By James Steindler
Mark Clark arrived in the Valley at the age of 25, bright-eyed and bushy-tailed, and he hasn’t changed much since. His laughter has passed through the halls and meadows of Colorado Rocky Mountain School (CRMS) and now echoes across the Grand Tetons — at least for part of the year.
Clark recently retired from CRMS, where he began teaching in 1979.
He was born with a desire to get outside, whether it was to run, ski or kayak the Colorado River. After a not-so-favorable stint at a public high school, Clark attended Colorado College. There he met his wife, Jeanie.
After college, he found himself abroad in Germany, initially with the intention of completing his master’s degree in theology. “My girlfriend at the time, who became my wife and is still my wife,” Clark laughed, “got a job at Outward Bound School” there. It then occurred to him that he wanted his wife’s job. He tried to get a job at Germany’s Outward Bound school, but it turned out there was no opening for the young American – not yet, anyway.
He first worked as a tree feller (lumberjack) for the patriarch of a former foster family in Germany. Soon, however, he landed his dream job and worked two years with Jeanie for Outward Bound.
He returned to the United States to complete his education at Claremont Graduate University and continued to study religion, immersing himself in Eastern and Western theologies. “It’s always been interesting to me to see how people shape their lives, what motivates them and penetrates them and becomes an ultimate concern,” he told The Sopris Sun.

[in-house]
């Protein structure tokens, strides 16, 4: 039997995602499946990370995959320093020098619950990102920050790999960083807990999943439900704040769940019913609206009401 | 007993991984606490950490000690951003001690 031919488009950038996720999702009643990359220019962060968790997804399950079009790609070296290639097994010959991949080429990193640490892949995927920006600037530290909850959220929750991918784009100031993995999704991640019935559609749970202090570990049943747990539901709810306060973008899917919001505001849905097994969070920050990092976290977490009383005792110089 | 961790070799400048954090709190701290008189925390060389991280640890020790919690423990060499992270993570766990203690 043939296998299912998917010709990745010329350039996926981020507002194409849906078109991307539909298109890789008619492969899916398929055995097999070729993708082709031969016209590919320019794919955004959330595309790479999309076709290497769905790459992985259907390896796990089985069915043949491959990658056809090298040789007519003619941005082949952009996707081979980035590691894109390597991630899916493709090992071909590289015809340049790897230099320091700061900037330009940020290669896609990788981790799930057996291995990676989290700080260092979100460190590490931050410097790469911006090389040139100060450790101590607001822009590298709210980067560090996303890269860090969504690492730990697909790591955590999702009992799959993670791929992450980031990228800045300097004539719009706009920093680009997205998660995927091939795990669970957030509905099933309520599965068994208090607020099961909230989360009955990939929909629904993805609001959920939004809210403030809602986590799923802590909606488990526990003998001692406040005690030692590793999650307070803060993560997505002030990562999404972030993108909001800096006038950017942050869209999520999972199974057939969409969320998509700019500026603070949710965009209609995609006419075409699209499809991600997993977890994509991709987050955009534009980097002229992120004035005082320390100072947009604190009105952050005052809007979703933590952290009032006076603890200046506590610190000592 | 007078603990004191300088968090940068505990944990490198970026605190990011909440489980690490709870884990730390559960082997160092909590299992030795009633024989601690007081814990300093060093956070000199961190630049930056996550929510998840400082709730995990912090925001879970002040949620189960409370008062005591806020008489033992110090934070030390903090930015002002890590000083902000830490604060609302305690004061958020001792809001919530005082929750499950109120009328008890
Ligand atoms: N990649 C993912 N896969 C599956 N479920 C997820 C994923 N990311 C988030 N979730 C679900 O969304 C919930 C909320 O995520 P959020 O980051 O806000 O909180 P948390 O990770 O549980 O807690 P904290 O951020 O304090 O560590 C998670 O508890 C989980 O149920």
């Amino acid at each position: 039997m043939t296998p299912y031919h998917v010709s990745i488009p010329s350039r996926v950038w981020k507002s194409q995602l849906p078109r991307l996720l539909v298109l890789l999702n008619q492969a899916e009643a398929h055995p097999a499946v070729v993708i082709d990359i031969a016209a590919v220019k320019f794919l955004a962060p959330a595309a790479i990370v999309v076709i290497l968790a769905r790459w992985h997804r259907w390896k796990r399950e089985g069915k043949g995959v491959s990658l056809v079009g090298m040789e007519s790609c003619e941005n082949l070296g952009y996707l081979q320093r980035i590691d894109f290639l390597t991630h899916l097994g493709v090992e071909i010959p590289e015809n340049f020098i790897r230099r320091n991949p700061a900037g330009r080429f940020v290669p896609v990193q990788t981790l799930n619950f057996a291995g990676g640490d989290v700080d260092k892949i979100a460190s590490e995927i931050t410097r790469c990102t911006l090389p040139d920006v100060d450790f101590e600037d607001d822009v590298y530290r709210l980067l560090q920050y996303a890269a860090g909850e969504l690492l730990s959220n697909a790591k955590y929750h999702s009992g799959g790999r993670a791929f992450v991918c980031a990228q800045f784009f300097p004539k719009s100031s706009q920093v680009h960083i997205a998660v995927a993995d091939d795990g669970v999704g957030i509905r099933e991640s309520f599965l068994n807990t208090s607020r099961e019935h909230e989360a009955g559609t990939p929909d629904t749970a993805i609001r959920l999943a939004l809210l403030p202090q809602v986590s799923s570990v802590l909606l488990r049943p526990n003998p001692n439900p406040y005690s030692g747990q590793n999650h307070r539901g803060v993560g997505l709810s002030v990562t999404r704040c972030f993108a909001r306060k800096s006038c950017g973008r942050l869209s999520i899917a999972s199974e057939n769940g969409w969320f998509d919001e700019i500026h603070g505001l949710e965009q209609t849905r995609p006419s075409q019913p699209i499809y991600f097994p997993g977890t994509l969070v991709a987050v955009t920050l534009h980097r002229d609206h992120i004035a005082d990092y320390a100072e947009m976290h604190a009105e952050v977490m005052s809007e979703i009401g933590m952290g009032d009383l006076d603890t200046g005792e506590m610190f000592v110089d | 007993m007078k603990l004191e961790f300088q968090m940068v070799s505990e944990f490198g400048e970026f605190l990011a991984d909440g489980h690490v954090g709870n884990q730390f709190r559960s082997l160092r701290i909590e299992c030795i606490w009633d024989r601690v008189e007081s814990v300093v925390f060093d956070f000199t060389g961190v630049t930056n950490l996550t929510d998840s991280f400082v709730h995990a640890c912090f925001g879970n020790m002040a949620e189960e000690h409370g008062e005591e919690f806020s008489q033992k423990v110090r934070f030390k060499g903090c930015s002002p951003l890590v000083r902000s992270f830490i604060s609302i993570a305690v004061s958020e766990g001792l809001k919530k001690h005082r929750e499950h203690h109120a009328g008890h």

Before embarking on a doctorate, and with a little nudge from an adviser, Clark realized that his niche was in secondary education. “I really like this time, this age… I find them more receptive”, he explained to his mentor at the time. So he put together a short list of high schools that resonated with him, and CRMS made the list.
After seeing the campus, with a cross-country ski trail springing from every faculty member’s front door, he was hooked. He responded to a few other job offers, but his heart was set.
Clark anxiously waits by the phone for a call from school to his future in-laws (while his future wife is on a river trip). “I’m like that dog looking at a bone,” he recalls. At 5 p.m., he couldn’t take the anticipation any longer. He got into his rig with a kayak on top and drove towards Moab. He slept in the back of his car in the Hole in Rock parking lot.
Knowing that his wife’s group was to pass through Mexican Hat, he successfully intercepted them there. On the boat launch, in a small store, he used a pay phone to make the call.
CRMS Director Randy Brown told Clark he had the job. “I didn’t know how much I was going to win. I didn’t know where we were going to live, but I thought to myself: “Awesome”. Then he got on his kayak and paddled downstream with Jeanie and their friends.
Clark and Dutton Foster, the university dean at the time, taught Western Civilization together – in the same class and during the same period. “As an apprentice, watching this guy who was so linguistically gifted and so compassionate to students…working with him was an amazing experience.”
In the early 1980s, he took over from Ken Hause, teaching philosophy and religious studies. “He was a legend. He was a great teacher,” Clark said of Hause.
Clark also led the kayaking and eventually cross-country skiing programs. He remembers blazing ski trails with a jeep about to graze just north of the school.
He describes school as a place of consumption. “I’ve always tried to find a way to lose myself in an experience,” and CRMS gave me that opportunity. Similarly, “I always felt, even though I was kind of cloistered there, I felt the community…I felt the Carbondale community.”
Clark continued: “What was really wonderful to me was that people like Sue Lavin went out of their way to introduce me to really wonderful people in the community – like John and Anne Holden. [the founders of the school] … like Peggy and JE DeVilbiss.
He remembers a talk he once gave about “being scarred by the old Bar Fork. All of us at Rocky Mountain School had been stigmatized. And this stigma is a kind of mark. We have been affected. So I’m very grateful to the school for being able to be there as long as I have.